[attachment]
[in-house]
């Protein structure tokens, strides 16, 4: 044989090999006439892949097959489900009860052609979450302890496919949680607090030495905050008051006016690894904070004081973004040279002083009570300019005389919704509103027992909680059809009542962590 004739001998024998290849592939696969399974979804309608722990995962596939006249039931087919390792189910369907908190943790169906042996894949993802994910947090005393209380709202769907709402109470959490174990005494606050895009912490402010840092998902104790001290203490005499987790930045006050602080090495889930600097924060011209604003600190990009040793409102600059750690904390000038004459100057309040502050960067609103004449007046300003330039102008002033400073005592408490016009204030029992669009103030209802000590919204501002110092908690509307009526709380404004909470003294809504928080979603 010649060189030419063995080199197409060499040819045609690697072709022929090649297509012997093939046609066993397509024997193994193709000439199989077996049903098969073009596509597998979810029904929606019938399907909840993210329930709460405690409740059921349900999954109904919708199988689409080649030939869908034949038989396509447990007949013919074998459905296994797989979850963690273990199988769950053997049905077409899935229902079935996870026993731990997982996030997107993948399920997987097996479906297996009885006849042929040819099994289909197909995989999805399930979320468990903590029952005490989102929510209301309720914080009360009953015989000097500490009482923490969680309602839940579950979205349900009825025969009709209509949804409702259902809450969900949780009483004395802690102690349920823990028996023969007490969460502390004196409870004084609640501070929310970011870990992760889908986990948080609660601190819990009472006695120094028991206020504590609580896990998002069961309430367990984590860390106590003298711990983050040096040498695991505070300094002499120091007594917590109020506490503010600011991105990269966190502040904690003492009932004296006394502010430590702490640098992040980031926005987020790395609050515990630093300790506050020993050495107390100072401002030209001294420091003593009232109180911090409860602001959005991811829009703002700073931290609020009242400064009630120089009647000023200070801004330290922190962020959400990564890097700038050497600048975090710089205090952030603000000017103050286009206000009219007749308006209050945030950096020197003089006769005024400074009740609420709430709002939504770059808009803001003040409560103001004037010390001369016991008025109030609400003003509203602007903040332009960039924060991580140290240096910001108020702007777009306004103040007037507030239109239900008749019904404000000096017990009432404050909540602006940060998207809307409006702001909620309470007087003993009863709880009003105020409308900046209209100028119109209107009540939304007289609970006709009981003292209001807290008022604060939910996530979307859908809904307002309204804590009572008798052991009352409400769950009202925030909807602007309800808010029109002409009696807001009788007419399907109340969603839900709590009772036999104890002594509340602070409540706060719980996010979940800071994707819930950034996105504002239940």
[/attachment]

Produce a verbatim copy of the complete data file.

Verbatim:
[in-house]
């Protein structure tokens, strides 16, 4: 044989090999006439892949097959489900009860052609979450302890496919949680607090030495905050008051006016690894904070004081973004040279002083009570300019005389919704509103027992909680059809009542962590 004739001998024998290849592939696969399974979804309608722990995962596939006249039931087919390792189910369907908190943790169906042996894949993802994910947090005393209380709202769907709402109470959490174990005494606050895009912490402010840092998902104790001290203490005499987790930045006050602080090495889930600097924060011209604003600190990009040793409102600059750690904390000038004459100057309040502050960067609103004449007046300003330039102008002033400073005592408490016009204030029992669009103030209802000590919204501002110092908690509307009526709380404004909470003294809504928080979603 010649060189030419063995080199197409060499040819045609690697072709022929090649297509012997093939046609066993397509024997193994193709000439199989077996049903098969073009596509597998979810029904929606019938399907909840993210329930709460405690409740059921349900999954109904919708199988689409080649030939869908034949038989396509447990007949013919074998459905296994797989979850963690273990199988769950053997049905077409899935229902079935996870026993731990997982996030997107993948399920997987097996479906297996009885006849042929040819099994289909197909995989999805399930979320468990903590029952005490989102929510209301309720914080009360009953015989000097500490009482923490969680309602839940579950979205349900009825025969009709209509949804409702259902809450969900949780009483004395802690102690349920823990028996023969007490969460502390004196409870004084609640501070929310970011870990992760889908986990948080609660601190819990009472006695120094028991206020504590609580896990998002069961309430367990984590860390106590003298711990983050040096040498695991505070300094002499120091007594917590109020506490503010600011991105990269966190502040904690003492009932004296006394502010430590702490640098992040980031926005987020790395609050515990630093300790506050020993050495107390100072401002030209001294420091003593009232109180911090409860602001959005991811829009703002700073931290609020009242400064009630120089009647000023200070801004330290922190962020959400990564890097700038050497600048975090710089205090952030603000000017103050286009206000009219007749308006209050945030950096020197003089006769005024400074009740609420709430709002939504770059808009803001003040409560103001004037010390001369016991008025109030609400003003509203602007903040332009960039924060991580140290240096910001108020702007777009306004103040007037507030239109239900008749019904404000000096017990009432404050909540602006940060998207809307409006702001909620309470007087003993009863709880009003105020409308900046209209100028119109209107009540939304007289609970006709009981003292209001807290008022604060939910996530979307859908809904307002309204804590009572008798052991009352409400769950009202925030909807602007309800808010029109002409009696807001009788007419399907109340969603839900709590009772036999104890002594509340602070409540706060719980996010979940800071994707819930950034996105504002239940």